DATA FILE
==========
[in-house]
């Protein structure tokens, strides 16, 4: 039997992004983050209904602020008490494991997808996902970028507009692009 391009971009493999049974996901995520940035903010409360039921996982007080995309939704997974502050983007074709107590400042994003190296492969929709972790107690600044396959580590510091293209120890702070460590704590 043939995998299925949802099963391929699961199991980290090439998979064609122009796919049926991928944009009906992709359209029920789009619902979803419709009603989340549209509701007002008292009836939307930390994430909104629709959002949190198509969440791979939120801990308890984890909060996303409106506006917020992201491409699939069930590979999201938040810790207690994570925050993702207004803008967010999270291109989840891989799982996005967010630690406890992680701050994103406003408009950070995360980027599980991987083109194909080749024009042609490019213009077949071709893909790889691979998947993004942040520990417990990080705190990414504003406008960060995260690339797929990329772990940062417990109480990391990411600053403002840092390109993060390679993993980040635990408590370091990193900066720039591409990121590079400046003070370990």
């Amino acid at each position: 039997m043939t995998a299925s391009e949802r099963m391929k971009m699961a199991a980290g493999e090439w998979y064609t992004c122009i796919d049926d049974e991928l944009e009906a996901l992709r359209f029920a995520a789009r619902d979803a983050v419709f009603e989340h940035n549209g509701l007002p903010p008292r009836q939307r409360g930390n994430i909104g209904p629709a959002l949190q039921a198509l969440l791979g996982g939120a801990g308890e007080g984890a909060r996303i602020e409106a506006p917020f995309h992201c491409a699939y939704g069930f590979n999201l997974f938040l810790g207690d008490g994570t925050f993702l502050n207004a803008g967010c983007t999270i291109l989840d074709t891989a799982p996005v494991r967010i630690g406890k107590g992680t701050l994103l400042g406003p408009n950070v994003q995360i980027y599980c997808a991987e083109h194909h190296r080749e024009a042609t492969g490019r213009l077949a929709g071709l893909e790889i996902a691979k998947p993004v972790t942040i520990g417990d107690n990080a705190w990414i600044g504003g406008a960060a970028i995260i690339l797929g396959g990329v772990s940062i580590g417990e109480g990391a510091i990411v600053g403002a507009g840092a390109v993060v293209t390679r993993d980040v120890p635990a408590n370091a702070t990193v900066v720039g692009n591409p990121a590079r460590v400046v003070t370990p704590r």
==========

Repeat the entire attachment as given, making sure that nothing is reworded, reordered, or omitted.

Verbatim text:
[in-house]
């Protein structure tokens, strides 16, 4: 039997992004983050209904602020008490494991997808996902970028507009692009 391009971009493999049974996901995520940035903010409360039921996982007080995309939704997974502050983007074709107590400042994003190296492969929709972790107690600044396959580590510091293209120890702070460590704590 043939995998299925949802099963391929699961199991980290090439998979064609122009796919049926991928944009009906992709359209029920789009619902979803419709009603989340549209509701007002008292009836939307930390994430909104629709959002949190198509969440791979939120801990308890984890909060996303409106506006917020992201491409699939069930590979999201938040810790207690994570925050993702207004803008967010999270291109989840891989799982996005967010630690406890992680701050994103406003408009950070995360980027599980991987083109194909080749024009042609490019213009077949071709893909790889691979998947993004942040520990417990990080705190990414504003406008960060995260690339797929990329772990940062417990109480990391990411600053403002840092390109993060390679993993980040635990408590370091990193900066720039591409990121590079400046003070370990």
């Amino acid at each position: 039997m043939t995998a299925s391009e949802r099963m391929k971009m699961a199991a980290g493999e090439w998979y064609t992004c122009i796919d049926d049974e991928l944009e009906a996901l992709r359209f029920a995520a789009r619902d979803a983050v419709f009603e989340h940035n549209g509701l007002p903010p008292r009836q939307r409360g930390n994430i909104g209904p629709a959002l949190q039921a198509l969440l791979g996982g939120a801990g308890e007080g984890a909060r996303i602020e409106a506006p917020f995309h992201c491409a699939y939704g069930f590979n999201l997974f938040l810790g207690d008490g994570t925050f993702l502050n207004a803008g967010c983007t999270i291109l989840d074709t891989a799982p996005v494991r967010i630690g406890k107590g992680t701050l994103l400042g406003p408009n950070v994003q995360i980027y599980c997808a991987e083109h194909h190296r080749e024009a042609t492969g490019r213009l077949a929709g071709l893909e790889i996902a691979k998947p993004v972790t942040i520990g417990d107690n990080a705190w990414i600044g504003g406008a960060a970028i995260i690339l797929g396959g990329v772990s940062i580590g417990e109480g990391a510091i990411v600053g403002a507009g840092a390109v993060v293209t390679r993993d980040v120890p635990a408590n370091a702070t990193v900066v720039g692009n591409p990121a590079r460590v400046v003070t370990p704590r």